The hamstrings are the three main muscles in the back of the thigh. They run from the top of your shin bone to the bony part in your buttock (ischial tuberosity). Their main purpose is to bend the knee though they also help extend (straighten) the hip. The most common Hamstring injury is a tear to the muscle belly. This is particularly common in sport and usually happens when sprinting. Classically the person will feel a sudden onset of pain in the back of the thigh or buttock that will cause them to ‘pull up’.
Have a look at this video for an example of this injury. It shows Usain Bolt injuring his hamstring in a 4x100m race:
Have I Injured My Hamstring?
If you suspect you have torn your hamstring it’s worth getting your doctor or physio to examine you. Most people don’t need a scan of their hamstring but if it’s suspected you have ruptured it or pulled it off the bone you may need further investigation. You will likely be tender to touch in the belly of the muscle and it will be painful to bend your knee against resistance. Your leg may be swollen or bruised.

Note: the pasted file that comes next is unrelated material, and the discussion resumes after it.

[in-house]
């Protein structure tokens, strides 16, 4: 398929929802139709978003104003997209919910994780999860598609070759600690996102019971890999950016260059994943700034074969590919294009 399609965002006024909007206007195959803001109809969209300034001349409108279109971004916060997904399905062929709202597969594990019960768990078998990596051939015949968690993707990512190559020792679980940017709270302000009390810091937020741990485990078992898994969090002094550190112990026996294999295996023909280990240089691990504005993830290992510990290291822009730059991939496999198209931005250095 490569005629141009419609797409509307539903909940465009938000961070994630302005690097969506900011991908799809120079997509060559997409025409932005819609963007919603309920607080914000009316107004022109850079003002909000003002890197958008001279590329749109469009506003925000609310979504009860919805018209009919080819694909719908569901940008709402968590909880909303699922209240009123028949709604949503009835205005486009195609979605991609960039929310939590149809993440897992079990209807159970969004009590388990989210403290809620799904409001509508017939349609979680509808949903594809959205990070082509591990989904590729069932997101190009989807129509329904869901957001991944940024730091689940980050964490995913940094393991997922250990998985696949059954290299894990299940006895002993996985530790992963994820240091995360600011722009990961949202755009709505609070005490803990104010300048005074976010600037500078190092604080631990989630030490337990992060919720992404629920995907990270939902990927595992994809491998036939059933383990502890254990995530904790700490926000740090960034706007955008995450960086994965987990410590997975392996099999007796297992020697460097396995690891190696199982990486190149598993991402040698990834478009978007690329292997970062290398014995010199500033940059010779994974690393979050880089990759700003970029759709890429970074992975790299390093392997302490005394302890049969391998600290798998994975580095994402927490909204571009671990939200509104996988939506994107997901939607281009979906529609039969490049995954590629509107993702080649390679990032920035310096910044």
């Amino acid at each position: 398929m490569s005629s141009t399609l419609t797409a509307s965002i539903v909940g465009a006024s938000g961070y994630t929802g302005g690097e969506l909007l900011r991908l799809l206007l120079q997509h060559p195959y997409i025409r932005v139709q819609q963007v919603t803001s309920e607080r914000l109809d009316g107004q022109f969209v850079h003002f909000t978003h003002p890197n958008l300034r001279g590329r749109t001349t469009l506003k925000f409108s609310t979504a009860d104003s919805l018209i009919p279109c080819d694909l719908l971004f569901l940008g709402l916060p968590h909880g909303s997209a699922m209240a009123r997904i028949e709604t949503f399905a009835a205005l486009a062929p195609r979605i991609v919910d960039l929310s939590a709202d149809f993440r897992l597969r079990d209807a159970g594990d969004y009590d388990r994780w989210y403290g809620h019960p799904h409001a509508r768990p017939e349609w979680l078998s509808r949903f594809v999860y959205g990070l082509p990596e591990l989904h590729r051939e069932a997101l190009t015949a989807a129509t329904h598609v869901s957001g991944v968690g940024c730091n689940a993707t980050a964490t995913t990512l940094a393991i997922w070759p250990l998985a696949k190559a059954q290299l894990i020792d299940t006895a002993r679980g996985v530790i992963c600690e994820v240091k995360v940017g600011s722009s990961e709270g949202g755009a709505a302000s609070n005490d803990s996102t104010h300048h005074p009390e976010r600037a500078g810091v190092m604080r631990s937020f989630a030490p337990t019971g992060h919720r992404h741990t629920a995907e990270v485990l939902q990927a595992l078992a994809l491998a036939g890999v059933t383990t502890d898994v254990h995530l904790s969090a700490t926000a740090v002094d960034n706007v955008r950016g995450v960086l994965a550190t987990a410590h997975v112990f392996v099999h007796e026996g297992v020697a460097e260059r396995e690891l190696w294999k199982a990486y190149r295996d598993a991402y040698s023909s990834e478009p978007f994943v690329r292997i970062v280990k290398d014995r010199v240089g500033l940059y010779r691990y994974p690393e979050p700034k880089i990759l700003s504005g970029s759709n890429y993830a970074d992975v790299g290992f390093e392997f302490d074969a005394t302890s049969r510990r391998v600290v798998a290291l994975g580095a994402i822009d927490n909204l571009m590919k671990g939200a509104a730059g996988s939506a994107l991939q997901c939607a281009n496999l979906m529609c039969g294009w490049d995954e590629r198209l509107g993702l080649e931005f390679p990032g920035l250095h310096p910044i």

Gauging how long a hamstring tear takes to get better depends on the severity of your injury so your therapist will guide you. Normally it takes between 6-12 weeks but can be more or less. The rehab for a hamstring tear usually involves trying to get your pain and swelling settled down initially, then rehabilitating the leg to ensure that the healing you get is as high quality as possible. If you have torn your hamstring, statistically you are more likely to tear it again. A good quality rehab programme followed by an injury prevention protocol should be initiated. We now know that ensuring your hamstrings are strong is more important than being flexible for reducing this type of injury.